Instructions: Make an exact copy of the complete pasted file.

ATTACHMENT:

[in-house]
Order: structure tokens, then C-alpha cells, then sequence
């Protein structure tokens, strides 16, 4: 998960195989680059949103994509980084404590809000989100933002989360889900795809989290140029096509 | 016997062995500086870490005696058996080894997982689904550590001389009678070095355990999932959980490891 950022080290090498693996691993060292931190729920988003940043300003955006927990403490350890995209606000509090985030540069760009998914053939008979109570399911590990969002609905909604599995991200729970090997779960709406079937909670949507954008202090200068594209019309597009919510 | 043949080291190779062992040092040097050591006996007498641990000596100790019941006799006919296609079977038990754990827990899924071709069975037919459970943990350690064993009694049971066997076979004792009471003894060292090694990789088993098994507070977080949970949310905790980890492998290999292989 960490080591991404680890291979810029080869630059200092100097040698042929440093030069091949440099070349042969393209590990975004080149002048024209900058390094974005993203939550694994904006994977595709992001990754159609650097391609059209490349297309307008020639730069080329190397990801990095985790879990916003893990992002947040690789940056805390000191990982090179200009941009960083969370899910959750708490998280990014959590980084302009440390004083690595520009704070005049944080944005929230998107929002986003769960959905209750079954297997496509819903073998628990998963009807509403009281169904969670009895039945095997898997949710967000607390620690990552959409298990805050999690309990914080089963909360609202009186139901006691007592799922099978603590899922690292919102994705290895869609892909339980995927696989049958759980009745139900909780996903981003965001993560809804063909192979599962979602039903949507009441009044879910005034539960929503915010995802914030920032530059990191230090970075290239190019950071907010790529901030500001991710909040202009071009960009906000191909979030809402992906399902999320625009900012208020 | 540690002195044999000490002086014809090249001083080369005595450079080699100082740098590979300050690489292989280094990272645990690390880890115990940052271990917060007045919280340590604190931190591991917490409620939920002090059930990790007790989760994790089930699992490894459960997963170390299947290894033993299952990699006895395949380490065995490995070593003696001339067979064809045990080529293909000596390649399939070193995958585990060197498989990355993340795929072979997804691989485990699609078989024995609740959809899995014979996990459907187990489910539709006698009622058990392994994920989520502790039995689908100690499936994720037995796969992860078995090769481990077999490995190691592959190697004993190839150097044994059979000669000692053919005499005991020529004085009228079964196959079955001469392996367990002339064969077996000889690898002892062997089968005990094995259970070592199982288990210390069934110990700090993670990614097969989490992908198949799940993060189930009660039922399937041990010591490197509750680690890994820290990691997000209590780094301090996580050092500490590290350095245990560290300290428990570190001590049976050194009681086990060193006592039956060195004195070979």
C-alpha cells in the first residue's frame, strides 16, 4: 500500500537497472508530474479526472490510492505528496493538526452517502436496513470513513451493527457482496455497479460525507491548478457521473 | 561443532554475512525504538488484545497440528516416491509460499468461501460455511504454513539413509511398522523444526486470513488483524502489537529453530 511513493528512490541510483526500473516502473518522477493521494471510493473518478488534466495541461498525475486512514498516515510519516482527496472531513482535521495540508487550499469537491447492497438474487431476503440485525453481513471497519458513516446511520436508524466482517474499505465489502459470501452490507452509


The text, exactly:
[in-house]
Order: structure tokens, then C-alpha cells, then sequence
């Protein structure tokens, strides 16, 4: 998960195989680059949103994509980084404590809000989100933002989360889900795809989290140029096509 | 016997062995500086870490005696058996080894997982689904550590001389009678070095355990999932959980490891 950022080290090498693996691993060292931190729920988003940043300003955006927990403490350890995209606000509090985030540069760009998914053939008979109570399911590990969002609905909604599995991200729970090997779960709406079937909670949507954008202090200068594209019309597009919510 | 043949080291190779062992040092040097050591006996007498641990000596100790019941006799006919296609079977038990754990827990899924071709069975037919459970943990350690064993009694049971066997076979004792009471003894060292090694990789088993098994507070977080949970949310905790980890492998290999292989 960490080591991404680890291979810029080869630059200092100097040698042929440093030069091949440099070349042969393209590990975004080149002048024209900058390094974005993203939550694994904006994977595709992001990754159609650097391609059209490349297309307008020639730069080329190397990801990095985790879990916003893990992002947040690789940056805390000191990982090179200009941009960083969370899910959750708490998280990014959590980084302009440390004083690595520009704070005049944080944005929230998107929002986003769960959905209750079954297997496509819903073998628990998963009807509403009281169904969670009895039945095997898997949710967000607390620690990552959409298990805050999690309990914080089963909360609202009186139901006691007592799922099978603590899922690292919102994705290895869609892909339980995927696989049958759980009745139900909780996903981003965001993560809804063909192979599962979602039903949507009441009044879910005034539960929503915010995802914030920032530059990191230090970075290239190019950071907010790529901030500001991710909040202009071009960009906000191909979030809402992906399902999320625009900012208020 | 540690002195044999000490002086014809090249001083080369005595450079080699100082740098590979300050690489292989280094990272645990690390880890115990940052271990917060007045919280340590604190931190591991917490409620939920002090059930990790007790989760994790089930699992490894459960997963170390299947290894033993299952990699006895395949380490065995490995070593003696001339067979064809045990080529293909000596390649399939070193995958585990060197498989990355993340795929072979997804691989485990699609078989024995609740959809899995014979996990459907187990489910539709006698009622058990392994994920989520502790039995689908100690499936994720037995796969992860078995090769481990077999490995190691592959190697004993190839150097044994059979000669000692053919005499005991020529004085009228079964196959079955001469392996367990002339064969077996000889690898002892062997089968005990094995259970070592199982288990210390069934110990700090993670990614097969989490992908198949799940993060189930009660039922399937041990010591490197509750680690890994820290990691997000209590780094301090996580050092500490590290350095245990560290300290428990570190001590049976050194009681086990060193006592039956060195004195070979």
C-alpha cells in the first residue's frame, strides 16, 4: 500500500537497472508530474479526472490510492505528496493538526452517502436496513470513513451493527457482496455497479460525507491548478457521473 | 561443532554475512525504538488484545497440528516416491509460499468461501460455511504454513539413509511398522523444526486470513488483524502489537529453530 511513493528512490541510483526500473516502473518522477493521494471510493473518478488534466495541461498525475486512514498516515510519516482527496472531513482535521495540508487550499469537491447492497438474487431476503440485525453481513471497519458513516446511520436508524466482517474499505465489502459470501452490507452509